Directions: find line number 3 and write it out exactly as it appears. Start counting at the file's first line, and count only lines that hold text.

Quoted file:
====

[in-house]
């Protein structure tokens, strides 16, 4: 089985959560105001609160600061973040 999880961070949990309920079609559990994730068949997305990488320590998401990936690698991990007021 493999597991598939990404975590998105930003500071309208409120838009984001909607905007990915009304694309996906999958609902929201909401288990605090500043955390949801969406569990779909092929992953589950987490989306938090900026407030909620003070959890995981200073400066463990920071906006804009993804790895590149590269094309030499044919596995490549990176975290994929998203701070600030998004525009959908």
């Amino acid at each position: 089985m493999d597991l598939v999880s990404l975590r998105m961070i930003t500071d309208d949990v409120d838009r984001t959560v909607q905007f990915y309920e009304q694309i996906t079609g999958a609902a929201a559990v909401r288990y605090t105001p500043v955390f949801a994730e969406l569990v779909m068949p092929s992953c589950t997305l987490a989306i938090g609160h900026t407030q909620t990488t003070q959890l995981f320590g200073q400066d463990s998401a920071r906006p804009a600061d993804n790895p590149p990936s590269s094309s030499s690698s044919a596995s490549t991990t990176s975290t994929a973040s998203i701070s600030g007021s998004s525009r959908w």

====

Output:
């Amino acid at each position: 089985m493999d597991l598939v999880s990404l975590r998105m961070i930003t500071d309208d949990v409120d838009r984001t959560v909607q905007f990915y309920e009304q694309i996906t079609g999958a609902a929201a559990v909401r288990y605090t105001p500043v955390f949801a994730e969406l569990v779909m068949p092929s992953c589950t997305l987490a989306i938090g609160h900026t407030q909620t990488t003070q959890l995981f320590g200073q400066d463990s998401a920071r906006p804009a600061d993804n790895p590149p990936s590269s094309s030499s690698s044919a596995s490549t991990t990176s975290t994929a973040s998203i701070s600030g007021s998004s525009r959908w």